Georges Bizet wrote 30 operas, but most of us can name only 2. Each of them happens to book-end the other 28.
The Pearlfishers was his first foray into this art form, and Carmen his last. Both were disasters when first performed in 1863 and 1874 respectively. It’s not too unreasonable to suggest that he need hardly have bothered with the inbetweeners, for they are rarely staged.
Bizet was another of those talented composers who was gathered early, suffering two heart attacks at the age of 36. He was a bon viveur, amusing and quick tempered, a child prodigy, and later a heavy cigar smoker, who fathered a child with his mother’s maid, and another with his wife. He went to his grave in Paris completely unaware of how popular Carmen would one day become.
The Pearlfishers also has fabulous music, but has not earned quite the same appreciation, thanks to its slightly unlikely plot. Two close friends in love with the same woman, a high priestess to boot, might sound typical opera fare, and true to operatic form, it does not end well, but the work is now best known for its famous duet between the two friends in which each affirms his loyalty to the other.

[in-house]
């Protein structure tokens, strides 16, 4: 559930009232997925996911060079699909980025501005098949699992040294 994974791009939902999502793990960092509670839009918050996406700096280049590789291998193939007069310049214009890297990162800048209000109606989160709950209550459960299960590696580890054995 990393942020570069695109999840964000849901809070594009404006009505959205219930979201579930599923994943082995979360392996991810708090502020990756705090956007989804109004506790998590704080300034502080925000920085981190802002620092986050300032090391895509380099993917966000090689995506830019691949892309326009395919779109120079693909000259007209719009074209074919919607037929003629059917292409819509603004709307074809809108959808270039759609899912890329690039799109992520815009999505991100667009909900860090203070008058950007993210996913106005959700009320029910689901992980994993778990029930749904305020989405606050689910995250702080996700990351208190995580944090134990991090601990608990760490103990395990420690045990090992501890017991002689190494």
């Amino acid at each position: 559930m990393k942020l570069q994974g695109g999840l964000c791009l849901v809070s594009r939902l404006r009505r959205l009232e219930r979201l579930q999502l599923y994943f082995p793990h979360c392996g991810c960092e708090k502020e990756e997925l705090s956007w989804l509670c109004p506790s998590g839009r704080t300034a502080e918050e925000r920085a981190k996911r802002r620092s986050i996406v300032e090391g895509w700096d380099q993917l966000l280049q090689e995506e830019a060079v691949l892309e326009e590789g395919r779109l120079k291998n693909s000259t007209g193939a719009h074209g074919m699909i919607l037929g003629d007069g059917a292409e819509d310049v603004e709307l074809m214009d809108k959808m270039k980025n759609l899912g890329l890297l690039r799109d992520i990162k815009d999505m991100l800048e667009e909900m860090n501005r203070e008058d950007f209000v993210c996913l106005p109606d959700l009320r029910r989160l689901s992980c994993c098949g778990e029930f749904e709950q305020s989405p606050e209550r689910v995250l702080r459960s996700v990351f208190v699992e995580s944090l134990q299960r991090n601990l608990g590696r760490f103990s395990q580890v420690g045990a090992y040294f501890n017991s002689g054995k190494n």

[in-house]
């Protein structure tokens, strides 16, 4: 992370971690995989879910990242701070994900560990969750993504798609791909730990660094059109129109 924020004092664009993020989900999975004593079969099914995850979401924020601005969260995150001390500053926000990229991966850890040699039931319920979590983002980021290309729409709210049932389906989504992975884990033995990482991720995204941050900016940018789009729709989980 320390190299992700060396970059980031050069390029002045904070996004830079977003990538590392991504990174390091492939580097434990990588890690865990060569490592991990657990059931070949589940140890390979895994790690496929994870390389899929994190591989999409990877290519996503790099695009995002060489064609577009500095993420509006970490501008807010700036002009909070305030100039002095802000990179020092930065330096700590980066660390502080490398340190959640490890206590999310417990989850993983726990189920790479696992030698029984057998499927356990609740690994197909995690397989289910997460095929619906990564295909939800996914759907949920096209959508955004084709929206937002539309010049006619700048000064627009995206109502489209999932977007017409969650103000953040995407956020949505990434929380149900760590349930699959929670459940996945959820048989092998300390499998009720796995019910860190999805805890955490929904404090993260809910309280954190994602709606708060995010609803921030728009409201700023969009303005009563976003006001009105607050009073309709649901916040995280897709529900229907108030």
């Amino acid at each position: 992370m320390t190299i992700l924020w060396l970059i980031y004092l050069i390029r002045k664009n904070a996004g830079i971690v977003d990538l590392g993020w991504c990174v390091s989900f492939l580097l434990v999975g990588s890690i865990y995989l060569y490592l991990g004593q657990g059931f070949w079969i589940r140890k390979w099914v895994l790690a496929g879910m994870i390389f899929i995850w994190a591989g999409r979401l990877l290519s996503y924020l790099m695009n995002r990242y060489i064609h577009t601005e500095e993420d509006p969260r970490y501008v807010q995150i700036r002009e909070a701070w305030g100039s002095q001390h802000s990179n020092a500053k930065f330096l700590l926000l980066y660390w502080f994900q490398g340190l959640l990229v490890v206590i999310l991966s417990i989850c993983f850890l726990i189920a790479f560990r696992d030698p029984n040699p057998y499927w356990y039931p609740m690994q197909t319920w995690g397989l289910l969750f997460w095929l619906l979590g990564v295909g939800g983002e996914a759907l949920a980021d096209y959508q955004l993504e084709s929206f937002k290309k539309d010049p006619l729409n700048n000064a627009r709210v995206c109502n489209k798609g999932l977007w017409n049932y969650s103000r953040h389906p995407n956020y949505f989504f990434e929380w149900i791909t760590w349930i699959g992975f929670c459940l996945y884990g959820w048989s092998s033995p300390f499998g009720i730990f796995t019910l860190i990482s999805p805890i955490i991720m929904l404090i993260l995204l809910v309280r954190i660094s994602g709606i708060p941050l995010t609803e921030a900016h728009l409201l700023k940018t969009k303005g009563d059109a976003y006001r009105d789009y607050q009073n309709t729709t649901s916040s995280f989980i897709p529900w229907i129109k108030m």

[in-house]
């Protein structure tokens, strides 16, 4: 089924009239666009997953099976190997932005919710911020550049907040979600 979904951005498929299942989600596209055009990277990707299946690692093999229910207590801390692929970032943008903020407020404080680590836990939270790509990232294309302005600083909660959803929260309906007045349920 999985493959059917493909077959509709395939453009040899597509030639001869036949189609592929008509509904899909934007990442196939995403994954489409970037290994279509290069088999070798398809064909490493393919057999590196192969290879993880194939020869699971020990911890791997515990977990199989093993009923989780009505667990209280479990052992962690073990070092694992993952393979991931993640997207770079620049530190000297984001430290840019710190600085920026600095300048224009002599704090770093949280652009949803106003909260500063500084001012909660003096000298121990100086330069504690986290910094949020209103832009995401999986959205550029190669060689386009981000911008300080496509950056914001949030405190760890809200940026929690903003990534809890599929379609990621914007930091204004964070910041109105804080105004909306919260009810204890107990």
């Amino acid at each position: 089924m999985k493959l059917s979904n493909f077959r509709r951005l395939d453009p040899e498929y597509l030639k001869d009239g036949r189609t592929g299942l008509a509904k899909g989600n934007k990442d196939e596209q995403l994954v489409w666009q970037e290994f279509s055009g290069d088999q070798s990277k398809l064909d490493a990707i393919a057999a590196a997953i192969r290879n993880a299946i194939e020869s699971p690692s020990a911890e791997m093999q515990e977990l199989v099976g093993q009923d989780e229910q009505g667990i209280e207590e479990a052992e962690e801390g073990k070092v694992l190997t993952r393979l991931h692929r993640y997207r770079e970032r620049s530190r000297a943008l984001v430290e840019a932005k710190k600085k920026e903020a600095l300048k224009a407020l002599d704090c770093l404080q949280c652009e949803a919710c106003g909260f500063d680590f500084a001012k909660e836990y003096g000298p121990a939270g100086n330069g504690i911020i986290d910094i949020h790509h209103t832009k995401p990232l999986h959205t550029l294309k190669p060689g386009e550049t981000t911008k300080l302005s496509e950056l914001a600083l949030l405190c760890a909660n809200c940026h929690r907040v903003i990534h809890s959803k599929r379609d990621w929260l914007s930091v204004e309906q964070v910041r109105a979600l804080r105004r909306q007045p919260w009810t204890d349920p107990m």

‘Au fond du temple saint‘ is now performed regularly as a stand-alone piece, and it is not hard too see why: it is a great tune. And if sung by two masters of their craft, the mingling of tenor and baritone voices tingles the spine. Most will be familiar with it, but maybe not this version, here sung by the Swedish lyric tenor Jussi Björling (sensational voice) and American baritone, Robert Merrill.
The sound quality may not be the best, but what a fusion of vocals this is! The dated black and white photograph accompanying the music looks like it might have once hung in your local Italian restaurant.
When the opera was first performed, one critic from Le Figaro observed ‘There were neither fishermen in the libretto nor pearls in the music’. I expect he thought he was being clever, but the passage of time has brought a different verdict.
click below –